In a match dominated by the bowlers, Trinidad & Tobago eased past the Brisbane Heat in their CLT20 encounter.
The crowd at Ranchi, waiting in anticipation for their favourite son M.S. Dhoni to come out for the Chennai Super Kings, were not treated to a run-fest in the first match, with Trinidad eventually having more than enough in their locker to pick up their first win.
Asked to bat first, T&T could only manage 135 for nine in their 20 overs, but it proved to be more than enough as the Brisbane Heat capitulated, bowled out for 110, to hand the West Indian side a 25-run win.
Brisbane Heat got off to a poor start, losing their experienced all-rounder James Hopes in just the second over. Experience was going to be the key, in what turned out to be an attritional T20 match, and Brisbane needed their seasoned campaigners for stand up.
Hopes played-on off Ravi Rampaul early before Brisbane just got stuck - as badly stuck as you can get in a T20 match.
Their run rate after seven overs was just 3.85 with the scores reading a dismal 27 for one. The required rate had climbed up from under seven at the start of the innings to well over eight and the Heat suddenly found themselves in a cold and dark place with seemingly no sign of light.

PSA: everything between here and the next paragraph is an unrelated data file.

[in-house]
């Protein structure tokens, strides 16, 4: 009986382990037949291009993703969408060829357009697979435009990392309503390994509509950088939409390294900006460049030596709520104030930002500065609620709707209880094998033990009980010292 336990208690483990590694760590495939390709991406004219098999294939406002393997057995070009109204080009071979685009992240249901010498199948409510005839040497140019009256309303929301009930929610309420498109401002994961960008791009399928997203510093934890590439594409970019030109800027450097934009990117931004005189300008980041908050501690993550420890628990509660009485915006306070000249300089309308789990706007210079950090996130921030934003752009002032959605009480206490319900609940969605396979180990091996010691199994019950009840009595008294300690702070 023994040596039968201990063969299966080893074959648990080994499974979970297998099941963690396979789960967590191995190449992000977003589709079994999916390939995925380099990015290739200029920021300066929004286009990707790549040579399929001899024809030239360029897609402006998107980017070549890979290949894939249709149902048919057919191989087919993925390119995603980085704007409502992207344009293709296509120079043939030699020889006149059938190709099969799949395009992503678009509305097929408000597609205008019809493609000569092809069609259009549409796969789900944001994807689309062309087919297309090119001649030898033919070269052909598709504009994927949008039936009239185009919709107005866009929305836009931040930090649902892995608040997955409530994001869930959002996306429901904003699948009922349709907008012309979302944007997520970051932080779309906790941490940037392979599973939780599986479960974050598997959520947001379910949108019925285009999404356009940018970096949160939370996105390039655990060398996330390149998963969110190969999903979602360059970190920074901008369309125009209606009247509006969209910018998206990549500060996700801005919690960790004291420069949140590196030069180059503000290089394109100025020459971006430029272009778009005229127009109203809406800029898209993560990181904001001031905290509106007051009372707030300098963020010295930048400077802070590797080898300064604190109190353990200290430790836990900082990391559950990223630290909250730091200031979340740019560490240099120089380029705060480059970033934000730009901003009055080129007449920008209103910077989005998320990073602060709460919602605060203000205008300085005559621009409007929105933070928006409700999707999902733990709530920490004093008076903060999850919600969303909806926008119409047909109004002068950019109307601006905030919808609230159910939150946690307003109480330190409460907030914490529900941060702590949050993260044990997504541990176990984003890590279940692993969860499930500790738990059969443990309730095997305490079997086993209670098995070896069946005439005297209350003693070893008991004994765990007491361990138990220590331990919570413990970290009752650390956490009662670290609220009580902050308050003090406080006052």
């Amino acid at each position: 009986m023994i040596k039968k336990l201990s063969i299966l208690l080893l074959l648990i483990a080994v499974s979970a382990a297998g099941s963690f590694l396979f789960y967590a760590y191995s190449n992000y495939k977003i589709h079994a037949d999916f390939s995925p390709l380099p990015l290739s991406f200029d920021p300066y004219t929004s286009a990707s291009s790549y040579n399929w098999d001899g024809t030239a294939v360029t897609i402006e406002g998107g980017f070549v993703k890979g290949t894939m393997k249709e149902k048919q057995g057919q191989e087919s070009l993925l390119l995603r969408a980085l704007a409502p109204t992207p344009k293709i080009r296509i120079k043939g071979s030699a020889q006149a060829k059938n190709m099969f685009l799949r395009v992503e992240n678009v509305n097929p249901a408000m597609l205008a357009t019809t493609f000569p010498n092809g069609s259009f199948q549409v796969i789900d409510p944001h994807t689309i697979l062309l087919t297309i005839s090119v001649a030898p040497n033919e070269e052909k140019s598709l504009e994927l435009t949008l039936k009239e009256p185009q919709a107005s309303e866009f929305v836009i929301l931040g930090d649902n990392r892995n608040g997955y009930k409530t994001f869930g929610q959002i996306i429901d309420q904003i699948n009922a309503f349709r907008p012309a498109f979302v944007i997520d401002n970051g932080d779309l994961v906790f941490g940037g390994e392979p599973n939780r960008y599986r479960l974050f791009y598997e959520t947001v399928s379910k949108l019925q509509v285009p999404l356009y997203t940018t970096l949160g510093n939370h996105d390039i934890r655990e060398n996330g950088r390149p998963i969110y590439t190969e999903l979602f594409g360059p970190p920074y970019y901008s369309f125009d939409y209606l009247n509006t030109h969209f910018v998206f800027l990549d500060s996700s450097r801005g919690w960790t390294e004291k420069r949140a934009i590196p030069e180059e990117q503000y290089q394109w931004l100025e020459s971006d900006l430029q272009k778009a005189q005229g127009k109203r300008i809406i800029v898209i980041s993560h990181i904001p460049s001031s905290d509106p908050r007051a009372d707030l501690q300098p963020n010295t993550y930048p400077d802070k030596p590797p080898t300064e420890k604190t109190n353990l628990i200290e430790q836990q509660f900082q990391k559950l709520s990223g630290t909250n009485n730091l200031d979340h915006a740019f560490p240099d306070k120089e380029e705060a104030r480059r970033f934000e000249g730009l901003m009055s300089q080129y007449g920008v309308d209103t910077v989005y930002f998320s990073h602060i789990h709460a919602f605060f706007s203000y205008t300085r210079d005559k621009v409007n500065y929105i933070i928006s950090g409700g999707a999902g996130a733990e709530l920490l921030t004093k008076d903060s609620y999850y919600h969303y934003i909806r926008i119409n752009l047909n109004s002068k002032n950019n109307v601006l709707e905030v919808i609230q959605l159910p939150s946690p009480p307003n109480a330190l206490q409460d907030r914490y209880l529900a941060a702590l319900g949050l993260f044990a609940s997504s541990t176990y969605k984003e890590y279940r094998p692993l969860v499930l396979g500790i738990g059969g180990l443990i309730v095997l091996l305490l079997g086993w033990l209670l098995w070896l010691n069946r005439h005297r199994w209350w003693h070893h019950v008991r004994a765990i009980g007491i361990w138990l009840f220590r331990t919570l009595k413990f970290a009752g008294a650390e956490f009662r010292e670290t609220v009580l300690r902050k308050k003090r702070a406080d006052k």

Peter Forrest fell in the eighth over after a 21-ball 16-run struggle, holing out to Sherwin Ganga at deep midwicket off the excellent Samuel Badree, who finished with figures of 4-0-16-1.
It didn't get much better for Brisbane from there, even if Joe Burns (45, 43b, 2x4, 2x6), part of the duo that struggled at the top, found some measure of form as T&T kept the pressure up and squeezed the life out of the Brisbane Heat.
Wickets kept tumbling and the equation in the final three overs read 40 from 18 deliveries with four wickets in hand - No.7 and No.8 Ben Cutting and Chris Sabburg at the crease.
Sabburg walked back to the pavilion soon enough as the onus fell completely on Cutting, who did have a tonk or to in him.
Another wicket, of Nathan Hauritz, ended the game bar the shouting with Rampaul (four for 14) finishing things off with a brilliant yorker.
There was not much entertainment in the first innings either, with West Indies and Trinidad & Tobago's wicketkeeper-batsman Denesh Ramdin the top scorer, which pretty much tells you how the match went as a whole.
Trinidad got off to a decent start with opener Lendl Simmons smashing three quickfire fours, but once the West Indies international got out, wickets fell in quick intervals.
The score went from 28 for no loss from 2.5 overs to 38 for three in 4.4 overs in a flash as medium pacer Alister McDermott (four for 37) troubled the West Indies side's batsmen.
It was up to the experienced Ramdin to play a patient, yet extremely effective, innings of 48 from 38 balls, which included four fours and two sixes.
The wicketkeeper kept his cool at one end as wickets kept tumbling at the other, eventually leading T&T to a score which they could defend.
With the bowling prowess that T&T possess, it proved to be more than enough.